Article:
A trustee is appointed in nearly every consumer bankruptcy case to oversee and administer the process. The trustee is independent and will work primarily for the benefit of the debtor’s unsecured creditors. Although the trustee’s role is significant, his responsibilities will vary depending on the chapter that is being filed. Our South Florida bankruptcy attorneys are providing additional insights on the duties of a trustee throughout a Chapter 7 filing.
What is a Bankruptcy Estate?
Bankruptcy law declares that once an individual files for bankruptcy, an estate must be created. This bankruptcy estate is comprised of the debtor’s property, and it’s referred to as a distinct entity, separate from the debtor. A bankruptcy trustee is required to oversee the bankruptcy estate and to perform the duties required by law.
Who is a Chapter 7 Trustee?
Chapter 7 trustees are private citizens, often attorneys or accountants, who are appointed and overseen by the Office of the U.S. Trustee to administer cases under the bankruptcy code. Panel trustees must pass an FBI background check and be bonded.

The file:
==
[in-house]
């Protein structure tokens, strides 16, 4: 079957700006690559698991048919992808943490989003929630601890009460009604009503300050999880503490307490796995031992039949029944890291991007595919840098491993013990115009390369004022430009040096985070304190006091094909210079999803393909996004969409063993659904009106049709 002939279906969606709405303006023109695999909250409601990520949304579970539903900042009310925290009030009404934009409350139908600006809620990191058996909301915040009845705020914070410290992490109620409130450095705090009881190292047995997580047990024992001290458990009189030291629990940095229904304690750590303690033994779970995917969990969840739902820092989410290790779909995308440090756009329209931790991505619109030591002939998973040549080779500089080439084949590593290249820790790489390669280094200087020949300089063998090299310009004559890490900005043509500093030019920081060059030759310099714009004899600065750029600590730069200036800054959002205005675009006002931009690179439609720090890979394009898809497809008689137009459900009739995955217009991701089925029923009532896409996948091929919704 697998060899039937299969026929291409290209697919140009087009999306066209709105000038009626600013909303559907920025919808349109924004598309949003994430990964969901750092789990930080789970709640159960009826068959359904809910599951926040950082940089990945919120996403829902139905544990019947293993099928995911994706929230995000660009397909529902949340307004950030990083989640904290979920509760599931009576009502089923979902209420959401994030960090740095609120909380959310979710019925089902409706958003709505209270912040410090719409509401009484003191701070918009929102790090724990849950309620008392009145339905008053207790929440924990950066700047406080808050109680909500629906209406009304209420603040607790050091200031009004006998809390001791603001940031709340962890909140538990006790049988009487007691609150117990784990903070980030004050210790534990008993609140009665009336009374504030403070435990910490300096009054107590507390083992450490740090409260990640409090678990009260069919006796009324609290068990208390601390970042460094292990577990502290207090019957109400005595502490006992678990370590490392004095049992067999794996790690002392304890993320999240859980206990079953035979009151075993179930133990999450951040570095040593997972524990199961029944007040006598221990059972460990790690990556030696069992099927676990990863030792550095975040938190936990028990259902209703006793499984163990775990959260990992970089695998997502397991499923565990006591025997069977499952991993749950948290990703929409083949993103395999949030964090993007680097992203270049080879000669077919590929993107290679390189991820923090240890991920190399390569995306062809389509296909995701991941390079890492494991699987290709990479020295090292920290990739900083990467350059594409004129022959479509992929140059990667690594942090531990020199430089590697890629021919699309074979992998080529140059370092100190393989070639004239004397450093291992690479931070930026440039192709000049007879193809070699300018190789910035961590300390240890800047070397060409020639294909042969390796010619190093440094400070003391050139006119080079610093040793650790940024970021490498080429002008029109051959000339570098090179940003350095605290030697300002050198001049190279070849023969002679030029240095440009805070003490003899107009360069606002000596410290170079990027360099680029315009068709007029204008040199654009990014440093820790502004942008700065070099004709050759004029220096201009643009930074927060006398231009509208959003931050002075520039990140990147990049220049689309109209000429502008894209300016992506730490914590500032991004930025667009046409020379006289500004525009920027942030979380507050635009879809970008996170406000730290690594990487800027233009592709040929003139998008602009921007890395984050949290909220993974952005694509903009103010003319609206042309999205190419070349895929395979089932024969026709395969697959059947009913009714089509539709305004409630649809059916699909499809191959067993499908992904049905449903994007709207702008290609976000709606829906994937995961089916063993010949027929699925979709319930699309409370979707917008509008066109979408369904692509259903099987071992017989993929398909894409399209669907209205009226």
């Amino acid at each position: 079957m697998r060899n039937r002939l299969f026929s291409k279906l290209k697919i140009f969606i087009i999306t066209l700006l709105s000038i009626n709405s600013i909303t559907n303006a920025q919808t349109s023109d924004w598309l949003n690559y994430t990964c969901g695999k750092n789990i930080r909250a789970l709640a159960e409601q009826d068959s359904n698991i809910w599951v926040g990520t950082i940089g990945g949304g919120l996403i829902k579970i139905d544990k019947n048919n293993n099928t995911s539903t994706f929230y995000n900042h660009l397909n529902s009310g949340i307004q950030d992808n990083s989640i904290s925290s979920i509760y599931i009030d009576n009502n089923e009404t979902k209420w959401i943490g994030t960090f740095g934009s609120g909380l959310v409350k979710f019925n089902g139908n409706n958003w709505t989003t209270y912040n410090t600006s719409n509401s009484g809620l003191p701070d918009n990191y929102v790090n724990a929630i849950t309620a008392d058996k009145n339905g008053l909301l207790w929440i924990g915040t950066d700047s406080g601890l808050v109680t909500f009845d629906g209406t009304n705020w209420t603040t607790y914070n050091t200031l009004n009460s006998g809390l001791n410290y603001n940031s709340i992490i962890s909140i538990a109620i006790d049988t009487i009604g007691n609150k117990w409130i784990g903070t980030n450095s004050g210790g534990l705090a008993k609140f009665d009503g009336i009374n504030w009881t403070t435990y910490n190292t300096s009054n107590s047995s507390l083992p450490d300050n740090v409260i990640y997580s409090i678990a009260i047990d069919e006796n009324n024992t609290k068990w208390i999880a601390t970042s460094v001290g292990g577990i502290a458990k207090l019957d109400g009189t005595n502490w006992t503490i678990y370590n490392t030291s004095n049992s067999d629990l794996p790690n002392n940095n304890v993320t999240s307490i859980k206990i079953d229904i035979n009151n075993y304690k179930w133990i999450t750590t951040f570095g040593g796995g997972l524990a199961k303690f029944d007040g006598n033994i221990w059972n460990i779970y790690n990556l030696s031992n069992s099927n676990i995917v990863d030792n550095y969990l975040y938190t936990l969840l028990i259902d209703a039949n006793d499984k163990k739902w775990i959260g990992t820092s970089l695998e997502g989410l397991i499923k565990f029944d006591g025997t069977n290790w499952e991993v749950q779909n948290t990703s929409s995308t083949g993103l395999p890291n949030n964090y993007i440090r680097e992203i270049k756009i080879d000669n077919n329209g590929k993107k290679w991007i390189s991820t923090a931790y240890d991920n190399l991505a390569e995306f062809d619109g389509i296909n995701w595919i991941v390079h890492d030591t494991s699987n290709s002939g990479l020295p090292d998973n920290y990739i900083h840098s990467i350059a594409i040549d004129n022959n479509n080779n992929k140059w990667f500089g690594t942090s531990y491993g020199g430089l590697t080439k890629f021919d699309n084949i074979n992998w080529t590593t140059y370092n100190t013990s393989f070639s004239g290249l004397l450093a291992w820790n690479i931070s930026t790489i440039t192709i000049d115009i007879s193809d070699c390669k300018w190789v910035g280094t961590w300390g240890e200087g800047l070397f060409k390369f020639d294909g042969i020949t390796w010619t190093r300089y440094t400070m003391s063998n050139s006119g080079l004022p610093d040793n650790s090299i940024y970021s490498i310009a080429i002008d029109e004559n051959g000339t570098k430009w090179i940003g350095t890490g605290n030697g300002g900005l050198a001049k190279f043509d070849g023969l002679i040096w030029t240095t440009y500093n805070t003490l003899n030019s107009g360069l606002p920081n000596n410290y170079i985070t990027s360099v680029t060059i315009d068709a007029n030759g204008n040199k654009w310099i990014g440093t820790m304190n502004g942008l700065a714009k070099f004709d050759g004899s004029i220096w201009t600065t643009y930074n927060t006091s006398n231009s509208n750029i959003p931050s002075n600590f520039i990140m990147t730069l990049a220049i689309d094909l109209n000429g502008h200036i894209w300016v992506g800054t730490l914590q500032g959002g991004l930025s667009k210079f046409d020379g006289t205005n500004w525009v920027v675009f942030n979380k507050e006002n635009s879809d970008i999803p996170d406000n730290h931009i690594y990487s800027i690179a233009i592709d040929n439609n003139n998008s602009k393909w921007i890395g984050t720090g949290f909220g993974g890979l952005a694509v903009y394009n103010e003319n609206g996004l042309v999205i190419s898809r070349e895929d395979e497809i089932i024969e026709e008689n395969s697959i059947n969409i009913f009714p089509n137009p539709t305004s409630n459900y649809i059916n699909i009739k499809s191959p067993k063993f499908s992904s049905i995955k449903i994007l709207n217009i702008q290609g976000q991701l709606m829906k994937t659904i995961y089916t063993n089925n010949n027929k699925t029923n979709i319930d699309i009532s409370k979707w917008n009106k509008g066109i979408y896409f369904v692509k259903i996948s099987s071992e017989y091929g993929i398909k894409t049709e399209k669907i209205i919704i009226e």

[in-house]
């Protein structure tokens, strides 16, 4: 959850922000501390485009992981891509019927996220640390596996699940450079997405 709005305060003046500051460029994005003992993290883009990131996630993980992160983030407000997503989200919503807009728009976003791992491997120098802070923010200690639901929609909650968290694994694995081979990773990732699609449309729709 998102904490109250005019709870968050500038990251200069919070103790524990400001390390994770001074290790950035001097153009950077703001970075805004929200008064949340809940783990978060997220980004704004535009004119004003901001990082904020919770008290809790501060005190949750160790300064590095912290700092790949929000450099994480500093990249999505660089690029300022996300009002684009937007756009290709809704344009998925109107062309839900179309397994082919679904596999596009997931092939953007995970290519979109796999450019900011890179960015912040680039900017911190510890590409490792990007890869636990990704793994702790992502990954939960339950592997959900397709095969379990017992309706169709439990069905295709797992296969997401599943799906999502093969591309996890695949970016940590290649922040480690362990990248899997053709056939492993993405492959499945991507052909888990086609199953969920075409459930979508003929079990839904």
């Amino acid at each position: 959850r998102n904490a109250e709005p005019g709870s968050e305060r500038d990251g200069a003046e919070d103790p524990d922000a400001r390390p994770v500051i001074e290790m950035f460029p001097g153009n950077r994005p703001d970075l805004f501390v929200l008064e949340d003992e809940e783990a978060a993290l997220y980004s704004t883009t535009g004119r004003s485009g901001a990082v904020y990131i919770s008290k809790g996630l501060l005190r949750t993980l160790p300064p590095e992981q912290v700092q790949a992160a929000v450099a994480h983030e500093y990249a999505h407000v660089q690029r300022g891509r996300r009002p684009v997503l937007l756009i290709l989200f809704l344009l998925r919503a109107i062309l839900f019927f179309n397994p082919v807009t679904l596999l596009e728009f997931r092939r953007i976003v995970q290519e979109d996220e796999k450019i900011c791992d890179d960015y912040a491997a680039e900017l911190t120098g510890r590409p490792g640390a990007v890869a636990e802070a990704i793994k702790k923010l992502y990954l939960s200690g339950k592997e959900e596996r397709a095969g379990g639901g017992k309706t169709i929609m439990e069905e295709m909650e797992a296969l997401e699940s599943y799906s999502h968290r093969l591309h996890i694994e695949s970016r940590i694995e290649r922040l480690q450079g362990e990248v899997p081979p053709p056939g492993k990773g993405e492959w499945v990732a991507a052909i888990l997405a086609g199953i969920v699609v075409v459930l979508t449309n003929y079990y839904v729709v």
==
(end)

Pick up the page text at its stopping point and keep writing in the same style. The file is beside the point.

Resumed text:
The trustee will receive a small fee in exchange for reviewing the bankruptcy paperwork, along with a percentage of any assets that are sold. This structure serves as incentive for the trustee to analyze the estate before the bankruptcy filing.
When and why is a Trustee appointed?
Upon filing of a bankruptcy petition, the United States Trustee will appoint an interim trustee. A Section 341 hearing will be held approximately one month following the filing. During this meeting a trustee may be elected or designated. If one is not appointed at the hearing, the interim trustee will continue in the permanent position.
A debtor will be required to supply documents which disclose personal and financial information regarding property, debts, income, and an overview of the state of their financial affairs. The trustee will conduct a review of the bankruptcy petition and schedules filed with the court and determine the existence of any non-exempt assets available for distribution to creditors. In the event that a debtor has property that is not exempt under state or federal law from creditors, then the trustee may sell that property and divide the money among creditors.
If you or someone you know is considering filing for bankruptcy, it is extremely likely that a trustee will be assigned to your case. The South Florida bankruptcy attorneys at Kelley & Fulton, P.L. have the knowledge needed to answer your questions about a trustee and how to manage the case based on your unique circumstances. Contact us today to schedule your free consultation.